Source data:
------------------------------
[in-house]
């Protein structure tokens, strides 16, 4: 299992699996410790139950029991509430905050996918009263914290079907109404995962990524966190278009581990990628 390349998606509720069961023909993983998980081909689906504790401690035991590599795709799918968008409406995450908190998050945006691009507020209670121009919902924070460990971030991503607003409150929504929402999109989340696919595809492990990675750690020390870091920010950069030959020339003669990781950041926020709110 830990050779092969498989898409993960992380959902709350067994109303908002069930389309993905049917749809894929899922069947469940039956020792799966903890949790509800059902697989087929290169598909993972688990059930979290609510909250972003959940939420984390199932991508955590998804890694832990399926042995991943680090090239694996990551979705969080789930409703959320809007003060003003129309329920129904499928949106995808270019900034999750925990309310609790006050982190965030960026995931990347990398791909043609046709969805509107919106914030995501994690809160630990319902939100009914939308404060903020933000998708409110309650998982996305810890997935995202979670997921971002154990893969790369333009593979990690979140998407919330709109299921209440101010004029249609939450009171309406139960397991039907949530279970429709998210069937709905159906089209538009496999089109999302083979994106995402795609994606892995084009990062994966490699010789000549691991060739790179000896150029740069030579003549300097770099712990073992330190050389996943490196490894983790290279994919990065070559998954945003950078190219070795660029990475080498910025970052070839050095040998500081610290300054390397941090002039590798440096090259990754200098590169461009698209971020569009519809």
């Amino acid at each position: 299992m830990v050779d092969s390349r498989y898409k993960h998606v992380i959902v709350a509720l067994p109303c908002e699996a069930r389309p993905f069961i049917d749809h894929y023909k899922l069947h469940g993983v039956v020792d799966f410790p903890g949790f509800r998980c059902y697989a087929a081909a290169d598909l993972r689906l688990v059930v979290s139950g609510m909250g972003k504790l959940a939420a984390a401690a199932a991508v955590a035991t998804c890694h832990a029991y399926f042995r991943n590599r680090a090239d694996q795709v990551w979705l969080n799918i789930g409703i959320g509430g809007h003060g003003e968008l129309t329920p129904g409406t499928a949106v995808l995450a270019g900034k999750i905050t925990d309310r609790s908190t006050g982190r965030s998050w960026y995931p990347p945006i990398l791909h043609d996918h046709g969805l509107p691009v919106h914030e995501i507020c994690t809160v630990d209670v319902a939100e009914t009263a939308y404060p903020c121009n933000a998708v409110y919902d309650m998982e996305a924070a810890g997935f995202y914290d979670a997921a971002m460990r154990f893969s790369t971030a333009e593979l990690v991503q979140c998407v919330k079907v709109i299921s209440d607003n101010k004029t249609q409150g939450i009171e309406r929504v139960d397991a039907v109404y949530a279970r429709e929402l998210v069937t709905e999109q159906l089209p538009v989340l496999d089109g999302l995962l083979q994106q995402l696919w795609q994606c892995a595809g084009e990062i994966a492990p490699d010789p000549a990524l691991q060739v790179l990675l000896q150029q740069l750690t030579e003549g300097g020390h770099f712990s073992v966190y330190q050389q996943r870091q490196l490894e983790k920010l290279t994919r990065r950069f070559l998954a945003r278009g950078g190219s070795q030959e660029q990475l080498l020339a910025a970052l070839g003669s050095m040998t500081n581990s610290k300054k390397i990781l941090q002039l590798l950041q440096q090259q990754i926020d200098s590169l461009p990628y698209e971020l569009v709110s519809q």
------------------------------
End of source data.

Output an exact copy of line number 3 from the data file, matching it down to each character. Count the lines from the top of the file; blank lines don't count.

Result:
């Amino acid at each position: 299992m830990v050779d092969s390349r498989y898409k993960h998606v992380i959902v709350a509720l067994p109303c908002e699996a069930r389309p993905f069961i049917d749809h894929y023909k899922l069947h469940g993983v039956v020792d799966f410790p903890g949790f509800r998980c059902y697989a087929a081909a290169d598909l993972r689906l688990v059930v979290s139950g609510m909250g972003k504790l959940a939420a984390a401690a199932a991508v955590a035991t998804c890694h832990a029991y399926f042995r991943n590599r680090a090239d694996q795709v990551w979705l969080n799918i789930g409703i959320g509430g809007h003060g003003e968008l129309t329920p129904g409406t499928a949106v995808l995450a270019g900034k999750i905050t925990d309310r609790s908190t006050g982190r965030s998050w960026y995931p990347p945006i990398l791909h043609d996918h046709g969805l509107p691009v919106h914030e995501i507020c994690t809160v630990d209670v319902a939100e009914t009263a939308y404060p903020c121009n933000a998708v409110y919902d309650m998982e996305a924070a810890g997935f995202y914290d979670a997921a971002m460990r154990f893969s790369t971030a333009e593979l990690v991503q979140c998407v919330k079907v709109i299921s209440d607003n101010k004029t249609q409150g939450i009171e309406r929504v139960d397991a039907v109404y949530a279970r429709e929402l998210v069937t709905e999109q159906l089209p538009v989340l496999d089109g999302l995962l083979q994106q995402l696919w795609q994606c892995a595809g084009e990062i994966a492990p490699d010789p000549a990524l691991q060739v790179l990675l000896q150029q740069l750690t030579e003549g300097g020390h770099f712990s073992v966190y330190q050389q996943r870091q490196l490894e983790k920010l290279t994919r990065r950069f070559l998954a945003r278009g950078g190219s070795q030959e660029q990475l080498l020339a910025a970052l070839g003669s050095m040998t500081n581990s610290k300054k390397i990781l941090q002039l590798l950041q440096q090259q990754i926020d200098s590169l461009p990628y698209e971020l569009v709110s519809q």